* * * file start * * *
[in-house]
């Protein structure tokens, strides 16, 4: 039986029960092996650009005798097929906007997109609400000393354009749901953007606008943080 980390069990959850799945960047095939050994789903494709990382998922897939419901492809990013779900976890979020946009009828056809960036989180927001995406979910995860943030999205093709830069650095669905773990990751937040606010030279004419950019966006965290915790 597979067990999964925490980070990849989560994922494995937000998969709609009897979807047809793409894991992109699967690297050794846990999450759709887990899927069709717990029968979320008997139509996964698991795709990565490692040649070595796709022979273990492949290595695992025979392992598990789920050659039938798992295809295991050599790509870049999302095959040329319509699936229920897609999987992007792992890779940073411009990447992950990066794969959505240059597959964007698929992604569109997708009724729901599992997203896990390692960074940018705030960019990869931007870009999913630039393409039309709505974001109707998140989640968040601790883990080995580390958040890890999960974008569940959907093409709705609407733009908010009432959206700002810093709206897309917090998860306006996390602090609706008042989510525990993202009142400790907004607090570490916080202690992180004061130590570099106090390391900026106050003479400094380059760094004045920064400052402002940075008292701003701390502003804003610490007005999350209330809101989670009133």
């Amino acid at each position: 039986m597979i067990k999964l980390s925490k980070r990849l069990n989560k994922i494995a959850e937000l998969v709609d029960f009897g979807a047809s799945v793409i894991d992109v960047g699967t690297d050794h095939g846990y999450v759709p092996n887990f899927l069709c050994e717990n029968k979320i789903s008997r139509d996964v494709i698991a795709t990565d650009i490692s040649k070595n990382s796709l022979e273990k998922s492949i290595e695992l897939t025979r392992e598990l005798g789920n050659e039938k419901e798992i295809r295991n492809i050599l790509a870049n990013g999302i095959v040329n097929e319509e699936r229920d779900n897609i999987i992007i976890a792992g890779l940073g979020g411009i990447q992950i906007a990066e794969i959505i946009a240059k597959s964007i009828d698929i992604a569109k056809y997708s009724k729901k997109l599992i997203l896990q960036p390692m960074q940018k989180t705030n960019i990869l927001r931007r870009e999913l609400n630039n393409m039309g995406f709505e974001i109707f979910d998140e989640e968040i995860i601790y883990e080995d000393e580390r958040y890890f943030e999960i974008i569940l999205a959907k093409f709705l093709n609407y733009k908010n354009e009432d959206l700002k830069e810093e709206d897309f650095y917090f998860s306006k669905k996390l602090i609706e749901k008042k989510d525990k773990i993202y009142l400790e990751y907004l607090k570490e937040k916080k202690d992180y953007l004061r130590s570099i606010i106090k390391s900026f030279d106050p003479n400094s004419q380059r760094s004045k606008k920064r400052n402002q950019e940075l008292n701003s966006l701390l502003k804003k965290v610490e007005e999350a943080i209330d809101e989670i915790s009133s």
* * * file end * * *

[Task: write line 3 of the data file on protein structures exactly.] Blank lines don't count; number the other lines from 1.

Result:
């Amino acid at each position: 039986m597979i067990k999964l980390s925490k980070r990849l069990n989560k994922i494995a959850e937000l998969v709609d029960f009897g979807a047809s799945v793409i894991d992109v960047g699967t690297d050794h095939g846990y999450v759709p092996n887990f899927l069709c050994e717990n029968k979320i789903s008997r139509d996964v494709i698991a795709t990565d650009i490692s040649k070595n990382s796709l022979e273990k998922s492949i290595e695992l897939t025979r392992e598990l005798g789920n050659e039938k419901e798992i295809r295991n492809i050599l790509a870049n990013g999302i095959v040329n097929e319509e699936r229920d779900n897609i999987i992007i976890a792992g890779l940073g979020g411009i990447q992950i906007a990066e794969i959505i946009a240059k597959s964007i009828d698929i992604a569109k056809y997708s009724k729901k997109l599992i997203l896990q960036p390692m960074q940018k989180t705030n960019i990869l927001r931007r870009e999913l609400n630039n393409m039309g995406f709505e974001i109707f979910d998140e989640e968040i995860i601790y883990e080995d000393e580390r958040y890890f943030e999960i974008i569940l999205a959907k093409f709705l093709n609407y733009k908010n354009e009432d959206l700002k830069e810093e709206d897309f650095y917090f998860s306006k669905k996390l602090i609706e749901k008042k989510d525990k773990i993202y009142l400790e990751y907004l607090k570490e937040k916080k202690d992180y953007l004061r130590s570099i606010i106090k390391s900026f030279d106050p003479n400094s004419q380059r760094s004045k606008k920064r400052n402002q950019e940075l008292n701003s966006l701390l502003k804003k965290v610490e007005e999350a943080i209330d809101e989670i915790s009133s």